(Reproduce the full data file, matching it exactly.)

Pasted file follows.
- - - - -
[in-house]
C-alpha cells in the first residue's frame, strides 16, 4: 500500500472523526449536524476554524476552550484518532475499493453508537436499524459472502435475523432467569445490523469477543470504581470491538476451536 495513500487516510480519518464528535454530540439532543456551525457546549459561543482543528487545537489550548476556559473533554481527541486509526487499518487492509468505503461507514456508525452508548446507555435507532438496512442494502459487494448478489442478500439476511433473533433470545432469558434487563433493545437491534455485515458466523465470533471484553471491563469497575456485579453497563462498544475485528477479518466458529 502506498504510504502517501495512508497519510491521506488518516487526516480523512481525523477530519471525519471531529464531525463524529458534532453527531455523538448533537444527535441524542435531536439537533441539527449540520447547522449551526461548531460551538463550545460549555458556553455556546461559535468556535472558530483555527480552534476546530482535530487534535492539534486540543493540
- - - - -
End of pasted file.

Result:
[in-house]
C-alpha cells in the first residue's frame, strides 16, 4: 500500500472523526449536524476554524476552550484518532475499493453508537436499524459472502435475523432467569445490523469477543470504581470491538476451536 495513500487516510480519518464528535454530540439532543456551525457546549459561543482543528487545537489550548476556559473533554481527541486509526487499518487492509468505503461507514456508525452508548446507555435507532438496512442494502459487494448478489442478500439476511433473533433470545432469558434487563433493545437491534455485515458466523465470533471484553471491563469497575456485579453497563462498544475485528477479518466458529 502506498504510504502517501495512508497519510491521506488518516487526516480523512481525523477530519471525519471531529464531525463524529458534532453527531455523538448533537444527535441524542435531536439537533441539527449540520447547522449551526461548531460551538463550545460549555458556553455556546461559535468556535472558530483555527480552534476546530482535530487534535492539534486540543493540